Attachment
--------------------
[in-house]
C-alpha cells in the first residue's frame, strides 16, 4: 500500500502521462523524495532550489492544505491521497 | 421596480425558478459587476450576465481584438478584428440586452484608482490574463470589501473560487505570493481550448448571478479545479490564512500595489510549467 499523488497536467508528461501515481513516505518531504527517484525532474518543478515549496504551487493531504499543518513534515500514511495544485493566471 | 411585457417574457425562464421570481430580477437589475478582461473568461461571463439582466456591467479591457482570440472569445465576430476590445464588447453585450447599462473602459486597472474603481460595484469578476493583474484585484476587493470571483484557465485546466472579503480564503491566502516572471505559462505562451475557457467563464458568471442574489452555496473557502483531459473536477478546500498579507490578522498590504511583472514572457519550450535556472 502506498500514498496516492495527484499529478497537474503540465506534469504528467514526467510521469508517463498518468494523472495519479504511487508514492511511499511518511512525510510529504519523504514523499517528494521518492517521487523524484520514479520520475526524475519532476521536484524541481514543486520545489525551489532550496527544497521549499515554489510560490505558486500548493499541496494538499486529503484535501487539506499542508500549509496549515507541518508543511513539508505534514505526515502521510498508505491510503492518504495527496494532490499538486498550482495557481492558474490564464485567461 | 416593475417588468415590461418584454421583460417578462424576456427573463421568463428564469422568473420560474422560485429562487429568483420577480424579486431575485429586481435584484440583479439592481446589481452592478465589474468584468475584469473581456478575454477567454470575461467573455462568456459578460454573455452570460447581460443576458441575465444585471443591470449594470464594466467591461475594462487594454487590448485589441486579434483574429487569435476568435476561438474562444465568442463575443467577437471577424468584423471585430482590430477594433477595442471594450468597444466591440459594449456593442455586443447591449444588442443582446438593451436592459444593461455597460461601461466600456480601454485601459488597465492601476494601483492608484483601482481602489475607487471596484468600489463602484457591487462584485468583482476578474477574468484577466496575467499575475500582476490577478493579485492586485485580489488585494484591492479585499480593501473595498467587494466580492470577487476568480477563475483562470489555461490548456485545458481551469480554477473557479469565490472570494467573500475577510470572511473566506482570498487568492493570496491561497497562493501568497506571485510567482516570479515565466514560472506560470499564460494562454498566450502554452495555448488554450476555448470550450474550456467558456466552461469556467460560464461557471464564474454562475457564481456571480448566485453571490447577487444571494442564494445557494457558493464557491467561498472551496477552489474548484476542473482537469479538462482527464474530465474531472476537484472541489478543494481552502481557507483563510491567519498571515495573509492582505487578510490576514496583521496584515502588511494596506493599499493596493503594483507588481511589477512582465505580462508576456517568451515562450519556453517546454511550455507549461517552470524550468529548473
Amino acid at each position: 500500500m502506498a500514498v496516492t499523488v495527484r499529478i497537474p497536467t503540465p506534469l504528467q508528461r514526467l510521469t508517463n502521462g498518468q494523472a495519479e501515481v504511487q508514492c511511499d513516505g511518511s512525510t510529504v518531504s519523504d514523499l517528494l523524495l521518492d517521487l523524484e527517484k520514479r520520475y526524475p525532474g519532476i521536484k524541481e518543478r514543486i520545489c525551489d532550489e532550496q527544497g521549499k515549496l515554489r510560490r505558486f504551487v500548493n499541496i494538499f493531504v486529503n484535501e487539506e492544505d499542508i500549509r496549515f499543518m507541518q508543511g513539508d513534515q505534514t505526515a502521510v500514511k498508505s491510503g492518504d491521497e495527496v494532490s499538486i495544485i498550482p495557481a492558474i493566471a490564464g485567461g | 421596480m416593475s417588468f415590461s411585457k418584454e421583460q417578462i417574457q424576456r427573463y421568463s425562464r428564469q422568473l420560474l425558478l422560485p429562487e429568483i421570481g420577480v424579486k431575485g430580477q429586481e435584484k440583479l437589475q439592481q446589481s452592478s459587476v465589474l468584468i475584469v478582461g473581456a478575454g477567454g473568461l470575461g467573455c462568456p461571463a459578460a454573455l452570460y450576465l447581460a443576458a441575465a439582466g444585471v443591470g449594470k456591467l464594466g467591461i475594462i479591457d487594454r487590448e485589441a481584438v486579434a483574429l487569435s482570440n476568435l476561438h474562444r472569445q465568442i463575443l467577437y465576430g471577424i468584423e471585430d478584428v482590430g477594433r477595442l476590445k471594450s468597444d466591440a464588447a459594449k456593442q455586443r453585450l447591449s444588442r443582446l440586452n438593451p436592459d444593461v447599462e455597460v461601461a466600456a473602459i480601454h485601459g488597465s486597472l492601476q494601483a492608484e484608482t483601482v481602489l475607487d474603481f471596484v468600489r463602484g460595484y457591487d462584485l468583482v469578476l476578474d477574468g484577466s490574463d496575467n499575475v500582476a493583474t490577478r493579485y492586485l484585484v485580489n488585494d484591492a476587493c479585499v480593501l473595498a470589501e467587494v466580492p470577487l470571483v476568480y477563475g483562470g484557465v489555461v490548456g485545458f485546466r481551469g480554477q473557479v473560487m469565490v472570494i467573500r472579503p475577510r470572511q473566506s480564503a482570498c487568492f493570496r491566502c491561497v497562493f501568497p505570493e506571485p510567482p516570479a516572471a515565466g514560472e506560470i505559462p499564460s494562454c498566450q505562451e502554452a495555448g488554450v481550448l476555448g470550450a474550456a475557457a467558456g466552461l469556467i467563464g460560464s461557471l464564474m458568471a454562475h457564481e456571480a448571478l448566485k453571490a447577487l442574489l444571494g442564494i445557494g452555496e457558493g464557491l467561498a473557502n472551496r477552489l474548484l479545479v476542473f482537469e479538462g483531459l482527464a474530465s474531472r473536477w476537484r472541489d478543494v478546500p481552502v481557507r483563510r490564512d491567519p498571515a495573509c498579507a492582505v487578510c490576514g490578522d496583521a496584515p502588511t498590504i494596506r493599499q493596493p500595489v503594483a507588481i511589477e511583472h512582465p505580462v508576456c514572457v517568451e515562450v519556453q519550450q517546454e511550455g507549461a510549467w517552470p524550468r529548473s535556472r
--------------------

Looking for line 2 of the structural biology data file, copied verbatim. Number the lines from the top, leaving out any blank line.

C-alpha cells in the first residue's frame, strides 16, 4: 500500500502521462523524495532550489492544505491521497 | 421596480425558478459587476450576465481584438478584428440586452484608482490574463470589501473560487505570493481550448448571478479545479490564512500595489510549467 499523488497536467508528461501515481513516505518531504527517484525532474518543478515549496504551487493531504499543518513534515500514511495544485493566471 | 411585457417574457425562464421570481430580477437589475478582461473568461461571463439582466456591467479591457482570440472569445465576430476590445464588447453585450447599462473602459486597472474603481460595484469578476493583474484585484476587493470571483484557465485546466472579503480564503491566502516572471505559462505562451475557457467563464458568471442574489452555496473557502483531459473536477478546500498579507490578522498590504511583472514572457519550450535556472 502506498500514498496516492495527484499529478497537474503540465506534469504528467514526467510521469508517463498518468494523472495519479504511487508514492511511499511518511512525510510529504519523504514523499517528494521518492517521487523524484520514479520520475526524475519532476521536484524541481514543486520545489525551489532550496527544497521549499515554489510560490505558486500548493499541496494538499486529503484535501487539506499542508500549509496549515507541518508543511513539508505534514505526515502521510498508505491510503492518504495527496494532490499538486498550482495557481492558474490564464485567461 | 416593475417588468415590461418584454421583460417578462424576456427573463421568463428564469422568473420560474422560485429562487429568483420577480424579486431575485429586481435584484440583479439592481446589481452592478465589474468584468475584469473581456478575454477567454470575461467573455462568456459578460454573455452570460447581460443576458441575465444585471443591470449594470464594466467591461475594462487594454487590448485589441486579434483574429487569435476568435476561438474562444465568442463575443467577437471577424468584423471585430482590430477594433477595442471594450468597444466591440459594449456593442455586443447591449444588442443582446438593451436592459444593461455597460461601461466600456480601454485601459488597465492601476494601483492608484483601482481602489475607487471596484468600489463602484457591487462584485468583482476578474477574468484577466496575467499575475500582476490577478493579485492586485485580489488585494484591492479585499480593501473595498467587494466580492470577487476568480477563475483562470489555461490548456485545458481551469480554477473557479469565490472570494467573500475577510470572511473566506482570498487568492493570496491561497497562493501568497506571485510567482516570479515565466514560472506560470499564460494562454498566450502554452495555448488554450476555448470550450474550456467558456466552461469556467460560464461557471464564474454562475457564481456571480448566485453571490447577487444571494442564494445557494457558493464557491467561498472551496477552489474548484476542473482537469479538462482527464474530465474531472476537484472541489478543494481552502481557507483563510491567519498571515495573509492582505487578510490576514496583521496584515502588511494596506493599499493596493503594483507588481511589477512582465505580462508576456517568451515562450519556453517546454511550455507549461517552470524550468529548473